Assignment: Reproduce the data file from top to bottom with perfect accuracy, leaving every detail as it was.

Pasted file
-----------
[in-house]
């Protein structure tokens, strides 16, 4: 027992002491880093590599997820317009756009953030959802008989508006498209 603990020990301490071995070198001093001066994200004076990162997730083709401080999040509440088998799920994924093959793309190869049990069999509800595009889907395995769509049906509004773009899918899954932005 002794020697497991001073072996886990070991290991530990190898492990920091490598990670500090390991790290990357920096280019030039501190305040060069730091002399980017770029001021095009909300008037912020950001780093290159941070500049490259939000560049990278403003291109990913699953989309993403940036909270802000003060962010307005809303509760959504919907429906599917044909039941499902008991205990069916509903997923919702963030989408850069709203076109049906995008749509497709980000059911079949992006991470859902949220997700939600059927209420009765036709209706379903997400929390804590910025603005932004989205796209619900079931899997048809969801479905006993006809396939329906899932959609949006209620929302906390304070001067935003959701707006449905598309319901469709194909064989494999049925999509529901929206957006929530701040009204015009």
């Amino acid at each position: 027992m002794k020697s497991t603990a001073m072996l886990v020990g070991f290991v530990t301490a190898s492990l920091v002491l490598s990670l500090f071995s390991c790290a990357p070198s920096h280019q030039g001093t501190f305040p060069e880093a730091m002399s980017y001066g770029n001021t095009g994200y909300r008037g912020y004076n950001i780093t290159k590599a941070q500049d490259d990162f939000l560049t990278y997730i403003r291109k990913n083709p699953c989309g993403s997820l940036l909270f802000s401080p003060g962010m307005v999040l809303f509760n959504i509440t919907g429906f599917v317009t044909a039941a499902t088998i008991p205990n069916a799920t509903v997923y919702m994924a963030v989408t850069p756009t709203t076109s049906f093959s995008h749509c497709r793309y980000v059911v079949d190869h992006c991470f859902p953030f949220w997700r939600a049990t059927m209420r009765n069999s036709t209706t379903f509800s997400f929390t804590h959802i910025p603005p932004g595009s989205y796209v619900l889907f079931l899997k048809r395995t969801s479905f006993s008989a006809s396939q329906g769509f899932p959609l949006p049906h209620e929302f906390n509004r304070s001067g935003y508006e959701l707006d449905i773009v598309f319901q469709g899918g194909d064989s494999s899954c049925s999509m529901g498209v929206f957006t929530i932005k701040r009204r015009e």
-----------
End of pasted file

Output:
[in-house]
């Protein structure tokens, strides 16, 4: 027992002491880093590599997820317009756009953030959802008989508006498209 603990020990301490071995070198001093001066994200004076990162997730083709401080999040509440088998799920994924093959793309190869049990069999509800595009889907395995769509049906509004773009899918899954932005 002794020697497991001073072996886990070991290991530990190898492990920091490598990670500090390991790290990357920096280019030039501190305040060069730091002399980017770029001021095009909300008037912020950001780093290159941070500049490259939000560049990278403003291109990913699953989309993403940036909270802000003060962010307005809303509760959504919907429906599917044909039941499902008991205990069916509903997923919702963030989408850069709203076109049906995008749509497709980000059911079949992006991470859902949220997700939600059927209420009765036709209706379903997400929390804590910025603005932004989205796209619900079931899997048809969801479905006993006809396939329906899932959609949006209620929302906390304070001067935003959701707006449905598309319901469709194909064989494999049925999509529901929206957006929530701040009204015009």
């Amino acid at each position: 027992m002794k020697s497991t603990a001073m072996l886990v020990g070991f290991v530990t301490a190898s492990l920091v002491l490598s990670l500090f071995s390991c790290a990357p070198s920096h280019q030039g001093t501190f305040p060069e880093a730091m002399s980017y001066g770029n001021t095009g994200y909300r008037g912020y004076n950001i780093t290159k590599a941070q500049d490259d990162f939000l560049t990278y997730i403003r291109k990913n083709p699953c989309g993403s997820l940036l909270f802000s401080p003060g962010m307005v999040l809303f509760n959504i509440t919907g429906f599917v317009t044909a039941a499902t088998i008991p205990n069916a799920t509903v997923y919702m994924a963030v989408t850069p756009t709203t076109s049906f093959s995008h749509c497709r793309y980000v059911v079949d190869h992006c991470f859902p953030f949220w997700r939600a049990t059927m209420r009765n069999s036709t209706t379903f509800s997400f929390t804590h959802i910025p603005p932004g595009s989205y796209v619900l889907f079931l899997k048809r395995t969801s479905f006993s008989a006809s396939q329906g769509f899932p959609l949006p049906h209620e929302f906390n509004r304070s001067g935003y508006e959701l707006d449905i773009v598309f319901q469709g899918g194909d064989s494999s899954c049925s999509m529901g498209v929206f957006t929530i932005k701040r009204r015009e």